Of course this list could go on. It is also clear that some issues and technologies will be either transitory or fads, but these are things that are ‘now’ and potentially of direct interest to students.

I am not trying to define content with the preceding list, but context.

It is important that key ICT skills and ‘higher order’ thinking are embedded in KS3. But do we need the approach that seems to emphasise software skills above all? Why not use the skills that young people already have and develop these through mentoring, formative assessment/AfL and targeted support, while ensuring that the contexts used are real.

Roughly, I’m thinking of an approach that:

  • Sets out a problem/issue/technical development
  • Organises learners into research groups
  • Leaves then to make choices about how to organise their research
  • Leaves learners to decide whether to report their findings using a document, presentation, audio response, video, blog post…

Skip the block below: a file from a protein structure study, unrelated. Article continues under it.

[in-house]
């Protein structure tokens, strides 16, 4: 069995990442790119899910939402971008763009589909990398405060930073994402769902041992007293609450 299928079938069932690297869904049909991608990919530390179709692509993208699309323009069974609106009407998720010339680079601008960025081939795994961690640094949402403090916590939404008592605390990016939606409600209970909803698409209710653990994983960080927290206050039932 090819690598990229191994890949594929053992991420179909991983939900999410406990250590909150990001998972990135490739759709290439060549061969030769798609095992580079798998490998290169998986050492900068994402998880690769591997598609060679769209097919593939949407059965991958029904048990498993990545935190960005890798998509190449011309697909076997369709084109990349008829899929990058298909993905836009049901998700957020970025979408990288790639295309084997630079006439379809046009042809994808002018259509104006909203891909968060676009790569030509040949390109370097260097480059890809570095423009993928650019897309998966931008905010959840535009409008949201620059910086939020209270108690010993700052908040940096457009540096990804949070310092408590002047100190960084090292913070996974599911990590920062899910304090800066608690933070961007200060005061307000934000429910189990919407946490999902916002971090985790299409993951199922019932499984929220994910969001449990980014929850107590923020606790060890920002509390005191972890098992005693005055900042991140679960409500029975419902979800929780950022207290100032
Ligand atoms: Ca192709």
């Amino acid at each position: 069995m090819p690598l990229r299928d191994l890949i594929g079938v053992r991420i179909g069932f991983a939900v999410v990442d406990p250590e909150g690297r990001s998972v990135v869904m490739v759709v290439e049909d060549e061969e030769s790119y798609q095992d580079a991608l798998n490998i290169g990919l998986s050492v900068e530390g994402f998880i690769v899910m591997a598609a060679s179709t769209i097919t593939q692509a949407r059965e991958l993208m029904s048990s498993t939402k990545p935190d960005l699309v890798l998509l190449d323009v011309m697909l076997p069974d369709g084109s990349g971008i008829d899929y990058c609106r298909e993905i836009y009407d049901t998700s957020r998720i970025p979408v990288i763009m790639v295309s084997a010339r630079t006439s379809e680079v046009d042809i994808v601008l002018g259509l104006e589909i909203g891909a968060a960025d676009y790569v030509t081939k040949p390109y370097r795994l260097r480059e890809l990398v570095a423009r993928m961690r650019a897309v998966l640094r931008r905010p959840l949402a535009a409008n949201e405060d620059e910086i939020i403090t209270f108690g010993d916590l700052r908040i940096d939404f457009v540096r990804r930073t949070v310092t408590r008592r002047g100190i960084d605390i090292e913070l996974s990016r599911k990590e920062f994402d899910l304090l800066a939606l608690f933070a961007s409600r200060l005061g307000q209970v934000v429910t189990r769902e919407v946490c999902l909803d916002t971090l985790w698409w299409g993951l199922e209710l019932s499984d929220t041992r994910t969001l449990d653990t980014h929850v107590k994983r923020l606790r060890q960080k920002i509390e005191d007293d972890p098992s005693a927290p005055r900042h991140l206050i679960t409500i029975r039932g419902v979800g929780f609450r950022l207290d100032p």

• Showcases innovative responses, good use of technology, interesting questions
  • Develops self- and peer-assessment that picks out the good points and areas for development
  • Ensures learners develop their software skills in context across a range of applications.

I want learners to be saying things like “How did she do that?” and “I want to do that next time”. Further, they should be asking each other how to achieve a particular outcome.

BUT I particularly want them to go away with an appreciation (at least) of exciting new areas of technology.

Of course there’s really little new in the above and it would be wearisome if the same approach was being used continually across KS3. @andyfield argues (rightly IMHO) that gaming and programming need to have a real role.

Many are already looking at the wider use of gaming in the curriculum, not least the brilliant @timrylands, @dawnhallybone and @derekrobertson. The latter is particularly involved as leader of the Scottish Consolarium project.